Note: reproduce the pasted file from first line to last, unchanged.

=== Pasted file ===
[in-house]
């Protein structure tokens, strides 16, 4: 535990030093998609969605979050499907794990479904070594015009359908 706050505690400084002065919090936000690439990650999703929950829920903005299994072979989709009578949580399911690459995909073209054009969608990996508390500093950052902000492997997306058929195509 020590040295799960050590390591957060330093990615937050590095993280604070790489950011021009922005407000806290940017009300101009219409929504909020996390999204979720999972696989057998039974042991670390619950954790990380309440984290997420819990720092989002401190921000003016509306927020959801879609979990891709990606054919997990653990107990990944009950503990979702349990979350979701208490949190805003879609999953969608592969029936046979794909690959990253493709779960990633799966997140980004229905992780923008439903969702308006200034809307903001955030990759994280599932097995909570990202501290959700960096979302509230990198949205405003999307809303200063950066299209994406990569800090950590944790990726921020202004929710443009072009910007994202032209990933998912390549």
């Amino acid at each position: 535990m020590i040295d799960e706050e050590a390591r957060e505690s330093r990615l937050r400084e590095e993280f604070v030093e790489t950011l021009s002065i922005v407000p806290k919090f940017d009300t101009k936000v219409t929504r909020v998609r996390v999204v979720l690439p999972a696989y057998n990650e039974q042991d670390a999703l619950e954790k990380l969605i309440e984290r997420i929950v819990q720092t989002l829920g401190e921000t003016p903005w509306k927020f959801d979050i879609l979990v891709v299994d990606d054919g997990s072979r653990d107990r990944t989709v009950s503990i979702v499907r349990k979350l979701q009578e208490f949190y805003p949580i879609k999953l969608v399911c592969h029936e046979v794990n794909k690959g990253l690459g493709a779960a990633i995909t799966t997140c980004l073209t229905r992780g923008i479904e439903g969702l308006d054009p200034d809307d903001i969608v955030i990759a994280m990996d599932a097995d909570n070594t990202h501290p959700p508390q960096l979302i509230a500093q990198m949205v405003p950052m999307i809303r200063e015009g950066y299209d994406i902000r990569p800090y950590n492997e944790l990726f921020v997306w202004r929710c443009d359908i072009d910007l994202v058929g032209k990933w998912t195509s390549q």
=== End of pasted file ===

[in-house]
């Protein structure tokens, strides 16, 4: 535990030093998609969605979050499907794990479904070594015009359908 706050505690400084002065919090936000690439990650999703929950829920903005299994072979989709009578949580399911690459995909073209054009969608990996508390500093950052902000492997997306058929195509 020590040295799960050590390591957060330093990615937050590095993280604070790489950011021009922005407000806290940017009300101009219409929504909020996390999204979720999972696989057998039974042991670390619950954790990380309440984290997420819990720092989002401190921000003016509306927020959801879609979990891709990606054919997990653990107990990944009950503990979702349990979350979701208490949190805003879609999953969608592969029936046979794909690959990253493709779960990633799966997140980004229905992780923008439903969702308006200034809307903001955030990759994280599932097995909570990202501290959700960096979302509230990198949205405003999307809303200063950066299209994406990569800090950590944790990726921020202004929710443009072009910007994202032209990933998912390549």
């Amino acid at each position: 535990m020590i040295d799960e706050e050590a390591r957060e505690s330093r990615l937050r400084e590095e993280f604070v030093e790489t950011l021009s002065i922005v407000p806290k919090f940017d009300t101009k936000v219409t929504r909020v998609r996390v999204v979720l690439p999972a696989y057998n990650e039974q042991d670390a999703l619950e954790k990380l969605i309440e984290r997420i929950v819990q720092t989002l829920g401190e921000t003016p903005w509306k927020f959801d979050i879609l979990v891709v299994d990606d054919g997990s072979r653990d107990r990944t989709v009950s503990i979702v499907r349990k979350l979701q009578e208490f949190y805003p949580i879609k999953l969608v399911c592969h029936e046979v794990n794909k690959g990253l690459g493709a779960a990633i995909t799966t997140c980004l073209t229905r992780g923008i479904e439903g969702l308006d054009p200034d809307d903001i969608v955030i990759a994280m990996d599932a097995d909570n070594t990202h501290p959700p508390q960096l979302i509230a500093q990198m949205v405003p950052m999307i809303r200063e015009g950066y299209d994406i902000r990569p800090y950590n492997e944790l990726f921020v997306w202004r929710c443009d359908i072009d910007l994202v058929g032209k990933w998912t195509s390549q």